Works in the Herald 1933
Solo and Chorus of Dark Days on the Land

Speakers at a recent meeting of farmers at Ouyen declared that certain Goverment Departments value a farmer at less than his horses. Money was advanced readily to repair machinery or doctor horses, but medical expenses for the farmer were refused.

      "The backbone of the country and the salt of all the earth" --
      That was how they styled us when the farmer had his worth.
         But what's his valuation now, when times are pretty thin?
      Two bob a dozen, an' the garments given in.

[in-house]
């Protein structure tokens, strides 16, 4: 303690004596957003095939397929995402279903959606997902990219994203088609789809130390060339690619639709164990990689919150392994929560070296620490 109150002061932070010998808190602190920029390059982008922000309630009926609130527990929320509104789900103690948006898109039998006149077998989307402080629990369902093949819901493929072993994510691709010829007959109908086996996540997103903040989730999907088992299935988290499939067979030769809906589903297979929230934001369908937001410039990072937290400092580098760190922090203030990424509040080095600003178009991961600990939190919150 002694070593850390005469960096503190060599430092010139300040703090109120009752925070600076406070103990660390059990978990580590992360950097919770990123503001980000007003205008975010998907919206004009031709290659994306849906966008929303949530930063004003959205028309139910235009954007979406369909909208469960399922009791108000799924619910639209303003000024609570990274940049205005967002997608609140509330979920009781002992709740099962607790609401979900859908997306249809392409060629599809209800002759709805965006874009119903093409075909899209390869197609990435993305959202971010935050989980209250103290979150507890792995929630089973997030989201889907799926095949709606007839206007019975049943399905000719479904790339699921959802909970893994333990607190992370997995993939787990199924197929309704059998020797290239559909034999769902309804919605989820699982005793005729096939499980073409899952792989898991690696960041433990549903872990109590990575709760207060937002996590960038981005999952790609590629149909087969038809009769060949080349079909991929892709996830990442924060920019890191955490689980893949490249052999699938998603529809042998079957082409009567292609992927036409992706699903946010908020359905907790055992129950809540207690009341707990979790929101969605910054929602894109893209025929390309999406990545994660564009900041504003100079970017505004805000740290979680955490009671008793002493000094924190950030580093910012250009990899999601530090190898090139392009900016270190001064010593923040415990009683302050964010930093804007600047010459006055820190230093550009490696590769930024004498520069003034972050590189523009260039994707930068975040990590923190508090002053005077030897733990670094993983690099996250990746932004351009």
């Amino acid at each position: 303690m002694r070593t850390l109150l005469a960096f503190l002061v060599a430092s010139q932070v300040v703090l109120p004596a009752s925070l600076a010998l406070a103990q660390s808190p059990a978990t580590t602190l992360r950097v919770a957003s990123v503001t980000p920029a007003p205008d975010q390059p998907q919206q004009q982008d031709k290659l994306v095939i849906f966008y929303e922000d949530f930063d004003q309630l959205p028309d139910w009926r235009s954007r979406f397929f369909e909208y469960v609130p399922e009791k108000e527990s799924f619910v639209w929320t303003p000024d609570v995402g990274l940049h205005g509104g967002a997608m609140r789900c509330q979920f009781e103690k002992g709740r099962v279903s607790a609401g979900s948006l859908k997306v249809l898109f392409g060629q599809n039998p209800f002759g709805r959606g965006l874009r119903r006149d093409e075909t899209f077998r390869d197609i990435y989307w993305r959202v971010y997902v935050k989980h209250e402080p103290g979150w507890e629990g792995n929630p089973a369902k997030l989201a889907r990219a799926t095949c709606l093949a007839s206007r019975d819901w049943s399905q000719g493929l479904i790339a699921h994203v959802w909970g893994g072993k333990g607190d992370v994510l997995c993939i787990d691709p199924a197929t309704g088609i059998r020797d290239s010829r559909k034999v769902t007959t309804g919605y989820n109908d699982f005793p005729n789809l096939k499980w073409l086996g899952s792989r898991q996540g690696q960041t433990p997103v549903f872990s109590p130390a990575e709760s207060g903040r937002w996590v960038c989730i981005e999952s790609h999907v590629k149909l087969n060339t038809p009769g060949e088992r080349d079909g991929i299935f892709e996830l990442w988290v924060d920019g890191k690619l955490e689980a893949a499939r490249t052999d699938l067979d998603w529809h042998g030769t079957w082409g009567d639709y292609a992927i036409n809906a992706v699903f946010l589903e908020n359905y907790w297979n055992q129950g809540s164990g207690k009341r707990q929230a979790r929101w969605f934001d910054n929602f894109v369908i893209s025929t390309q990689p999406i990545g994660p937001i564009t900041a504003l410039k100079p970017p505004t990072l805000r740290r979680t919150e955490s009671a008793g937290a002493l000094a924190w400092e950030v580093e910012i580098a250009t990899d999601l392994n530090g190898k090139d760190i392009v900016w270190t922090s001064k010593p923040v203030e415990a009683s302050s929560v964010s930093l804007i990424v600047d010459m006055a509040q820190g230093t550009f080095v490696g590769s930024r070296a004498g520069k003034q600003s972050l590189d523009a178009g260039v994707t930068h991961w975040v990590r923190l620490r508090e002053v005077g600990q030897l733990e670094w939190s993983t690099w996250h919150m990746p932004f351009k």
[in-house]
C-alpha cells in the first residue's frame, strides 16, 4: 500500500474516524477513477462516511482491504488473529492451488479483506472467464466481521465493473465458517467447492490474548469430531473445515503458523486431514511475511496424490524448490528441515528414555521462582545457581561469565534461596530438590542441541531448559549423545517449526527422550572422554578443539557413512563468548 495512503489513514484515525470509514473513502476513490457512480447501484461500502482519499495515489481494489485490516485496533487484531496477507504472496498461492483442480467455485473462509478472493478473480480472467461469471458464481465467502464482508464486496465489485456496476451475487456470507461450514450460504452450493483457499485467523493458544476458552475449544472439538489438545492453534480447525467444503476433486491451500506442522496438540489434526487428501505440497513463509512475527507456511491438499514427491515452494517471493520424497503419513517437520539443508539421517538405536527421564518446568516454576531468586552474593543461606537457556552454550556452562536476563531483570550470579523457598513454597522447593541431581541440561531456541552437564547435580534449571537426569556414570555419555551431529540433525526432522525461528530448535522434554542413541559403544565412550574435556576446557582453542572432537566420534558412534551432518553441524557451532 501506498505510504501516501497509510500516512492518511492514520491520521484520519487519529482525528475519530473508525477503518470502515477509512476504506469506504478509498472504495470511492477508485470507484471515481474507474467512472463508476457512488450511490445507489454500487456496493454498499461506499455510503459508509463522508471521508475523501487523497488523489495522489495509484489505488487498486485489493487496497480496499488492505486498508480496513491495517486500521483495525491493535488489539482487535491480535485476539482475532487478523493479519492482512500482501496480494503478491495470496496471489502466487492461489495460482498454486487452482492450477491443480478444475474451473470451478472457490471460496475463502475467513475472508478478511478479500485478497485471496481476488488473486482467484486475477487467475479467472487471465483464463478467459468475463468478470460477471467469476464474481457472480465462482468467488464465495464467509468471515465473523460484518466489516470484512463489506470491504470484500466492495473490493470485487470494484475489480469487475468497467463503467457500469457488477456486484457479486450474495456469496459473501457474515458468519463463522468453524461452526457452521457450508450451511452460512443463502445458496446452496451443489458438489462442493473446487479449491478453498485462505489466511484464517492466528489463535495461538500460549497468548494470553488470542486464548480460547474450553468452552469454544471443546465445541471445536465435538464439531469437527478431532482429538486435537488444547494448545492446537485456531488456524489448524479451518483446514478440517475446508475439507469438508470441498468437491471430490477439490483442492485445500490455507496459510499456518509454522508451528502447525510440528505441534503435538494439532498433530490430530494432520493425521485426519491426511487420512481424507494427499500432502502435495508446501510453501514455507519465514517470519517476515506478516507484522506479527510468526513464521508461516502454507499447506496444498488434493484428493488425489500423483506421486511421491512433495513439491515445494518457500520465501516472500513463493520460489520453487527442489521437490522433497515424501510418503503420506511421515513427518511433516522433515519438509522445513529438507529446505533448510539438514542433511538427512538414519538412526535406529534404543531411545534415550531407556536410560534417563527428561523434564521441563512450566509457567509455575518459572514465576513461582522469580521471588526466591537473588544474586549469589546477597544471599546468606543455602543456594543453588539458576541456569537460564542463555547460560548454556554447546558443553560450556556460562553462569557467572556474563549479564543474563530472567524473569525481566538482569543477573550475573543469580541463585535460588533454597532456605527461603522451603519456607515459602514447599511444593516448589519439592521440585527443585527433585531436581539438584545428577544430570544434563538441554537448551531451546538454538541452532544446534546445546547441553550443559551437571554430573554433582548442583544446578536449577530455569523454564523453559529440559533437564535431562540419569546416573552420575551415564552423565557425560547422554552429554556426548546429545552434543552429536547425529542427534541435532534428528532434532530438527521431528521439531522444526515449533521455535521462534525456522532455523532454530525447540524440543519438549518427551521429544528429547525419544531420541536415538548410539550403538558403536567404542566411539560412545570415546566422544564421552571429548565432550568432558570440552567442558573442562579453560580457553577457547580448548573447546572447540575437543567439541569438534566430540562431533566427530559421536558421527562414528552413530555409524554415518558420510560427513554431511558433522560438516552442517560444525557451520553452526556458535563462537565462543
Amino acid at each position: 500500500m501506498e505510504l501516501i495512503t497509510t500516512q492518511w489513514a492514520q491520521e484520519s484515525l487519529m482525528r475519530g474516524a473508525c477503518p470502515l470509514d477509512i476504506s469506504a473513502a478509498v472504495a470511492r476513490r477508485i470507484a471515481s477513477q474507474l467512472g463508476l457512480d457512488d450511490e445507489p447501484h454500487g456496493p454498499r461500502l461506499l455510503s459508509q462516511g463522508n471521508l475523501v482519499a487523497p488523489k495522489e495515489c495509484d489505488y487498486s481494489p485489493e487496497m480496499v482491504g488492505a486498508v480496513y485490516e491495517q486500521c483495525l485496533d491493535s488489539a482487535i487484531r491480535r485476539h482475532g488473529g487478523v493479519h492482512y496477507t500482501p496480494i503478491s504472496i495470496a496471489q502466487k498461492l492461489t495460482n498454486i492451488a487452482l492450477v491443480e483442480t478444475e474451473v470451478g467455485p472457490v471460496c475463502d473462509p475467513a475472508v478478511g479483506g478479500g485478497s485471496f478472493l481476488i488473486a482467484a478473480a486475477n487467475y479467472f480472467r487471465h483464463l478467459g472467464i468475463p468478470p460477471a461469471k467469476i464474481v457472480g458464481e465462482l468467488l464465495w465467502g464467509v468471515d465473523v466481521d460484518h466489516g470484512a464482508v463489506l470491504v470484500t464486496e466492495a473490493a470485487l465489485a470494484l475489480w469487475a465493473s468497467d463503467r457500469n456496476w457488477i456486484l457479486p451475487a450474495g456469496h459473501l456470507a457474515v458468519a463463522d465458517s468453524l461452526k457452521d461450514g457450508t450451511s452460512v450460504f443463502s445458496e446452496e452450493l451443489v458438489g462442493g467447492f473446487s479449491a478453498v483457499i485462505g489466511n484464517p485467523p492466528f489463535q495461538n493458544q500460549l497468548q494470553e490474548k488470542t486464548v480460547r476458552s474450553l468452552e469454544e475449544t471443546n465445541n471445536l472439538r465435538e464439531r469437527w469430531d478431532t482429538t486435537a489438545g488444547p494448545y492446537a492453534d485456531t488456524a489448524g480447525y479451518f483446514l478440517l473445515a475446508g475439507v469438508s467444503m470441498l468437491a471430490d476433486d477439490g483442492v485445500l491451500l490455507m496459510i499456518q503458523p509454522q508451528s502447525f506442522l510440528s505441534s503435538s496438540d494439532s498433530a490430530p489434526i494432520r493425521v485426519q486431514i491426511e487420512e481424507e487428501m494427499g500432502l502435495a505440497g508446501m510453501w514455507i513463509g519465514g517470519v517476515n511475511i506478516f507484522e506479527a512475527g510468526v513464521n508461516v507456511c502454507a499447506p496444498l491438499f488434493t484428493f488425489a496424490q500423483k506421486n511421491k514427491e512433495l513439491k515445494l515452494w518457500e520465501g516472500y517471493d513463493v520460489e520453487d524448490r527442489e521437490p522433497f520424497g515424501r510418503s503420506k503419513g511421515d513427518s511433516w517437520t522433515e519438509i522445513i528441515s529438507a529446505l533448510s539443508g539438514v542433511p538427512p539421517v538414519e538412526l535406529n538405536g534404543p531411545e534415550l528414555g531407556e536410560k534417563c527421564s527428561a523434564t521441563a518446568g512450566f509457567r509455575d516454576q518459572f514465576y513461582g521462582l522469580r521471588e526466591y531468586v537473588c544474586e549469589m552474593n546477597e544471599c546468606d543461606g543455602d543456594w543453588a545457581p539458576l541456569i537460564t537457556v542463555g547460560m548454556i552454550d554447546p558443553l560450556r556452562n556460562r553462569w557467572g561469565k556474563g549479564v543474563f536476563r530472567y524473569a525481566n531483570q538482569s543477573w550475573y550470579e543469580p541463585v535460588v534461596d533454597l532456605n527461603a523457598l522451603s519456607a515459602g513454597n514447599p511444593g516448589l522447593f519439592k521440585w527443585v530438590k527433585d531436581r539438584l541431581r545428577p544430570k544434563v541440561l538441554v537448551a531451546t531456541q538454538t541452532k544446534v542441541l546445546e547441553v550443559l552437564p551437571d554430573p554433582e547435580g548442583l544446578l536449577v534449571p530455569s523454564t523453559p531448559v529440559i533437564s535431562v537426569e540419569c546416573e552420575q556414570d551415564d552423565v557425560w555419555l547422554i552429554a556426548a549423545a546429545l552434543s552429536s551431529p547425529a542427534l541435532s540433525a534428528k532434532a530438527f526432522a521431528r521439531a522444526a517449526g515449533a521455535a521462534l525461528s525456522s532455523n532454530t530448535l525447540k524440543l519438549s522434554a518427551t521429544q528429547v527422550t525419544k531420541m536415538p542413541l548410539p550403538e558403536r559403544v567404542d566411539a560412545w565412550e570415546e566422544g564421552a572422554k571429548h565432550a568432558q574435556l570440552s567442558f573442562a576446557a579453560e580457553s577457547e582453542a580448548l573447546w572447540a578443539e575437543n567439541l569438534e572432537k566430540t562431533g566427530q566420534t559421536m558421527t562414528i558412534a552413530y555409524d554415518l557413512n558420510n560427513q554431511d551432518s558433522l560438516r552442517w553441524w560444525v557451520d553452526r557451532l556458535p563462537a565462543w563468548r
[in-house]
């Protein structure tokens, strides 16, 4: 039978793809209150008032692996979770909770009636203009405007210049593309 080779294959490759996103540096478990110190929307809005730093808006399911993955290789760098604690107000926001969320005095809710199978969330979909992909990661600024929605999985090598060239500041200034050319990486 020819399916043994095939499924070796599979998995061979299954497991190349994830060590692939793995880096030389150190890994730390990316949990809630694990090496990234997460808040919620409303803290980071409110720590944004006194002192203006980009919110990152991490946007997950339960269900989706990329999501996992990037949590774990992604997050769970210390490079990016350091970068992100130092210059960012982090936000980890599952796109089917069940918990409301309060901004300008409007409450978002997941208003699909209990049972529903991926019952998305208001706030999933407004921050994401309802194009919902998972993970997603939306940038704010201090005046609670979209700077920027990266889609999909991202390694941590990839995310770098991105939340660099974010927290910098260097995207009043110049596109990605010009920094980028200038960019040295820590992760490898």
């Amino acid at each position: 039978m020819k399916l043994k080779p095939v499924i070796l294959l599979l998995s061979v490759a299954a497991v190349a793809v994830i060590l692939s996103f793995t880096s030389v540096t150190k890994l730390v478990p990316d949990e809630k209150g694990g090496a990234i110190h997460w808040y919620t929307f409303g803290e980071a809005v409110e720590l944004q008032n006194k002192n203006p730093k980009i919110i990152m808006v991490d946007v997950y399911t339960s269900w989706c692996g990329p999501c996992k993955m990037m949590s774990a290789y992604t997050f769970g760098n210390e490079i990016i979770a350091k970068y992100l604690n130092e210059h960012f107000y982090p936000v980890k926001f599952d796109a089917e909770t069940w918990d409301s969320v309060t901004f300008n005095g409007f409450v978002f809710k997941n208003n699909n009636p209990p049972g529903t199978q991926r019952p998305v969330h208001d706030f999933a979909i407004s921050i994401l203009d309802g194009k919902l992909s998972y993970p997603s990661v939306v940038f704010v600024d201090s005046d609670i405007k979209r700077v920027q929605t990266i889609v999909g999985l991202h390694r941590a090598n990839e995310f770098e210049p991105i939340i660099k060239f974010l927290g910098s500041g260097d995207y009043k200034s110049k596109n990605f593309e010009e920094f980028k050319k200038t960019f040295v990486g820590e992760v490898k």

We made the country's money an' we paid the country's way,
      We raised the wealth for cities from the farm thro' many a day;
         But what's the price of farmers now the profits disappeared?
      Two bob a dozen, an' a bonus on the beard.
      They'll pay to patch machinery or cure old Dobbin's sprain;
      But they cannot spare a stiver when the farmer gets a pain;
         For what's the use o' mendin' him when all he's valued at --
      Is two bob a dozen, if he's nice an' prime an' fat.
      But the farmer ain't repinin', tho' his price is down an' out.
      There's a good time  comin' soon without the smallest doubt;
         But, till the world wins sanity, he's got to be content --
      With two bob a dozen, cash with order ten per cent.

Herald, 8 July 1933, p6

Copyright © Perry Middlemiss 2005